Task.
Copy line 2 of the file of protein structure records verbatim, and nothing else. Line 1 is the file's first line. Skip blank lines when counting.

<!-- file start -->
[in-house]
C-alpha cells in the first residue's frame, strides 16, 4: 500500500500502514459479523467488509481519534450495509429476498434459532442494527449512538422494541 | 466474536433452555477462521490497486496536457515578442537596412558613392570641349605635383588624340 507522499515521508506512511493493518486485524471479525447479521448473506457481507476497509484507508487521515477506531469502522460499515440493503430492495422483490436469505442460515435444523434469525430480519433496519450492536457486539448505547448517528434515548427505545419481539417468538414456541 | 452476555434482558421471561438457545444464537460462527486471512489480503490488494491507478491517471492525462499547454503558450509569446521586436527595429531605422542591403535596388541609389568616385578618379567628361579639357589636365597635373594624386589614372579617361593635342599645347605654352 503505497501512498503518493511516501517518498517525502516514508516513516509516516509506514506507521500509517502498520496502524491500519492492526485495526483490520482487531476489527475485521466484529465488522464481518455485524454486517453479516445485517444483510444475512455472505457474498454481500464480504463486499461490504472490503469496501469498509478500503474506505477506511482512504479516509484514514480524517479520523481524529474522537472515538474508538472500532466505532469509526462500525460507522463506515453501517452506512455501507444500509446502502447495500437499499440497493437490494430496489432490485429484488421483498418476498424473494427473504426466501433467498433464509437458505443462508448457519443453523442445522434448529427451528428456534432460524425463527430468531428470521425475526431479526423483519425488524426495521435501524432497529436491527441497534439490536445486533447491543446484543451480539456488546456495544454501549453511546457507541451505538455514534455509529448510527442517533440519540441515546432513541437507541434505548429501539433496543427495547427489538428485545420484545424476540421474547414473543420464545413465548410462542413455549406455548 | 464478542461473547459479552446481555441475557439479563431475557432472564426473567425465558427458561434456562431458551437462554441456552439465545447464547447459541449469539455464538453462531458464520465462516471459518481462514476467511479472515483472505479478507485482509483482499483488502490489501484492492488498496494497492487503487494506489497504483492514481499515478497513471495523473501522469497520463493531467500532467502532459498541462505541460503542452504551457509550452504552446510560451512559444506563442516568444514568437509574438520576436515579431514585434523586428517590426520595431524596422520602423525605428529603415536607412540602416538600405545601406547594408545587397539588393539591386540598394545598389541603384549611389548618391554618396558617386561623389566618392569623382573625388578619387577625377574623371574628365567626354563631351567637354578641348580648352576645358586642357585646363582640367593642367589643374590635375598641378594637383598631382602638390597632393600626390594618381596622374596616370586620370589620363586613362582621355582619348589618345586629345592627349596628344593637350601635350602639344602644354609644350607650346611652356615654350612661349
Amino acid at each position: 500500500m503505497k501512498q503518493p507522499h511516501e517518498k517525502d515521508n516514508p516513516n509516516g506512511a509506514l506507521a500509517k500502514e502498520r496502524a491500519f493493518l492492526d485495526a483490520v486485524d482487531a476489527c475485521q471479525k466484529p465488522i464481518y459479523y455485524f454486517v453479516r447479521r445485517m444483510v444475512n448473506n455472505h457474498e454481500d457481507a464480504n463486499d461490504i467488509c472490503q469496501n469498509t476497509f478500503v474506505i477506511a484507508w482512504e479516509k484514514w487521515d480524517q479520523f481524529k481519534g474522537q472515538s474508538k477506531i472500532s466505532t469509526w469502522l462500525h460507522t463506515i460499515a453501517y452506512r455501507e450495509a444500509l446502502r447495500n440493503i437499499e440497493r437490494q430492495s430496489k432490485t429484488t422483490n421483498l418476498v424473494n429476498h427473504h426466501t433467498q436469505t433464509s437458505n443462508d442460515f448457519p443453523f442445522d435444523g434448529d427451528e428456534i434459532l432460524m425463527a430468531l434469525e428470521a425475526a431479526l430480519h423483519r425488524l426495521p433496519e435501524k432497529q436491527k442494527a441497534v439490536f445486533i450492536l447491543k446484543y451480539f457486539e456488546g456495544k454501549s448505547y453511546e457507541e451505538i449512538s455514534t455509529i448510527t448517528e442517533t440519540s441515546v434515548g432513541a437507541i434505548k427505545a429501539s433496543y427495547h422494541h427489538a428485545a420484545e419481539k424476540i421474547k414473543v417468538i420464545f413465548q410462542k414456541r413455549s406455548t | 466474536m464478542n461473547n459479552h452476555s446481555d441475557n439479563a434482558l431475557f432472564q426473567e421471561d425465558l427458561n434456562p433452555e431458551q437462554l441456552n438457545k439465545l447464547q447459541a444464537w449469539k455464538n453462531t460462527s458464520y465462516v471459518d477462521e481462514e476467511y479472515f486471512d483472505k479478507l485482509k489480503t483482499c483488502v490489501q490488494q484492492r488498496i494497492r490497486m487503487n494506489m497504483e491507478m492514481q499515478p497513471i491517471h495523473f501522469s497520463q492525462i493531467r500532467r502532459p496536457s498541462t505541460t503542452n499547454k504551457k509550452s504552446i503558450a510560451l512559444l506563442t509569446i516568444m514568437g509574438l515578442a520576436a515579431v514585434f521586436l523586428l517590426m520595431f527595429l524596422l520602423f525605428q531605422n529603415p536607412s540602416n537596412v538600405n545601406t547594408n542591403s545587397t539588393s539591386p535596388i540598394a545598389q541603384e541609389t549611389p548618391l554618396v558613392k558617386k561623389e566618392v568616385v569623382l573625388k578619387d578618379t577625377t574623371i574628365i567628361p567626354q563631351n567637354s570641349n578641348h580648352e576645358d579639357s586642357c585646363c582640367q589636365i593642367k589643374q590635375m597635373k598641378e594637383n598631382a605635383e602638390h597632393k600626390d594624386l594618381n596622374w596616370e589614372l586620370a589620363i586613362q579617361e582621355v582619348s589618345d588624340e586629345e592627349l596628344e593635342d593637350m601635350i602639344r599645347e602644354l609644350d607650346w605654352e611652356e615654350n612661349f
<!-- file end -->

C-alpha cells in the first residue's frame, strides 16, 4: 500500500500502514459479523467488509481519534450495509429476498434459532442494527449512538422494541 | 466474536433452555477462521490497486496536457515578442537596412558613392570641349605635383588624340 507522499515521508506512511493493518486485524471479525447479521448473506457481507476497509484507508487521515477506531469502522460499515440493503430492495422483490436469505442460515435444523434469525430480519433496519450492536457486539448505547448517528434515548427505545419481539417468538414456541 | 452476555434482558421471561438457545444464537460462527486471512489480503490488494491507478491517471492525462499547454503558450509569446521586436527595429531605422542591403535596388541609389568616385578618379567628361579639357589636365597635373594624386589614372579617361593635342599645347605654352 503505497501512498503518493511516501517518498517525502516514508516513516509516516509506514506507521500509517502498520496502524491500519492492526485495526483490520482487531476489527475485521466484529465488522464481518455485524454486517453479516445485517444483510444475512455472505457474498454481500464480504463486499461490504472490503469496501469498509478500503474506505477506511482512504479516509484514514480524517479520523481524529474522537472515538474508538472500532466505532469509526462500525460507522463506515453501517452506512455501507444500509446502502447495500437499499440497493437490494430496489432490485429484488421483498418476498424473494427473504426466501433467498433464509437458505443462508448457519443453523442445522434448529427451528428456534432460524425463527430468531428470521425475526431479526423483519425488524426495521435501524432497529436491527441497534439490536445486533447491543446484543451480539456488546456495544454501549453511546457507541451505538455514534455509529448510527442517533440519540441515546432513541437507541434505548429501539433496543427495547427489538428485545420484545424476540421474547414473543420464545413465548410462542413455549406455548 | 464478542461473547459479552446481555441475557439479563431475557432472564426473567425465558427458561434456562431458551437462554441456552439465545447464547447459541449469539455464538453462531458464520465462516471459518481462514476467511479472515483472505479478507485482509483482499483488502490489501484492492488498496494497492487503487494506489497504483492514481499515478497513471495523473501522469497520463493531467500532467502532459498541462505541460503542452504551457509550452504552446510560451512559444506563442516568444514568437509574438520576436515579431514585434523586428517590426520595431524596422520602423525605428529603415536607412540602416538600405545601406547594408545587397539588393539591386540598394545598389541603384549611389548618391554618396558617386561623389566618392569623382573625388578619387577625377574623371574628365567626354563631351567637354578641348580648352576645358586642357585646363582640367593642367589643374590635375598641378594637383598631382602638390597632393600626390594618381596622374596616370586620370589620363586613362582621355582619348589618345586629345592627349596628344593637350601635350602639344602644354609644350607650346611652356615654350612661349